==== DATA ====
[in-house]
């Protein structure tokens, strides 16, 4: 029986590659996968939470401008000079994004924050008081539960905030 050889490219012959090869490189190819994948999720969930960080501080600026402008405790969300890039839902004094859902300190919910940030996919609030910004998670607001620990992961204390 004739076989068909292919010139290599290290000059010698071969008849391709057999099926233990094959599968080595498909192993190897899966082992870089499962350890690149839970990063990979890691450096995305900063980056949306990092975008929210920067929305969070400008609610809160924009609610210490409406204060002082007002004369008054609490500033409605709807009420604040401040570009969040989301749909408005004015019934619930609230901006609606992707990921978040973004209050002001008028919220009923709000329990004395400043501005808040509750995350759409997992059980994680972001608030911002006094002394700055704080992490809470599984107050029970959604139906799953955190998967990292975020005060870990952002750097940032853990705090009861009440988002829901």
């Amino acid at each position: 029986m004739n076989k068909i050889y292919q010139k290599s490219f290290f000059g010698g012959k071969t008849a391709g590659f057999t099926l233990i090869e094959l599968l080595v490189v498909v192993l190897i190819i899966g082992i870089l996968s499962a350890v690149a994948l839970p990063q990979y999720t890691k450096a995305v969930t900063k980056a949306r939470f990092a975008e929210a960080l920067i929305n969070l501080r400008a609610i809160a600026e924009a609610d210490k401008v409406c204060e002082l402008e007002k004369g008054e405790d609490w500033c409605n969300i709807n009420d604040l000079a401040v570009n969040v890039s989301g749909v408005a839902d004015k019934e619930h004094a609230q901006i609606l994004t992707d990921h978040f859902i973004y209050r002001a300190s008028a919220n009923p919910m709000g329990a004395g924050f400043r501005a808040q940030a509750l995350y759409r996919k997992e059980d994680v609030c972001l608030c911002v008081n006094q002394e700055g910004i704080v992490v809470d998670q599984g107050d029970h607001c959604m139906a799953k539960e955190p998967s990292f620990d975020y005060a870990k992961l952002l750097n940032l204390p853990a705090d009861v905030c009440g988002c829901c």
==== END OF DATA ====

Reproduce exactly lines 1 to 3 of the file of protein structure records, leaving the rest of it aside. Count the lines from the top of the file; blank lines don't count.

[in-house]
């Protein structure tokens, strides 16, 4: 029986590659996968939470401008000079994004924050008081539960905030 050889490219012959090869490189190819994948999720969930960080501080600026402008405790969300890039839902004094859902300190919910940030996919609030910004998670607001620990992961204390 004739076989068909292919010139290599290290000059010698071969008849391709057999099926233990094959599968080595498909192993190897899966082992870089499962350890690149839970990063990979890691450096995305900063980056949306990092975008929210920067929305969070400008609610809160924009609610210490409406204060002082007002004369008054609490500033409605709807009420604040401040570009969040989301749909408005004015019934619930609230901006609606992707990921978040973004209050002001008028919220009923709000329990004395400043501005808040509750995350759409997992059980994680972001608030911002006094002394700055704080992490809470599984107050029970959604139906799953955190998967990292975020005060870990952002750097940032853990705090009861009440988002829901």
């Amino acid at each position: 029986m004739n076989k068909i050889y292919q010139k290599s490219f290290f000059g010698g012959k071969t008849a391709g590659f057999t099926l233990i090869e094959l599968l080595v490189v498909v192993l190897i190819i899966g082992i870089l996968s499962a350890v690149a994948l839970p990063q990979y999720t890691k450096a995305v969930t900063k980056a949306r939470f990092a975008e929210a960080l920067i929305n969070l501080r400008a609610i809160a600026e924009a609610d210490k401008v409406c204060e002082l402008e007002k004369g008054e405790d609490w500033c409605n969300i709807n009420d604040l000079a401040v570009n969040v890039s989301g749909v408005a839902d004015k019934e619930h004094a609230q901006i609606l994004t992707d990921h978040f859902i973004y209050r002001a300190s008028a919220n009923p919910m709000g329990a004395g924050f400043r501005a808040q940030a509750l995350y759409r996919k997992e059980d994680v609030c972001l608030c911002v008081n006094q002394e700055g910004i704080v992490v809470d998670q599984g107050d029970h607001c959604m139906a799953k539960e955190p998967s990292f620990d975020y005060a870990k992961l952002l750097n940032l204390p853990a705090d009861v905030c009440g988002c829901c």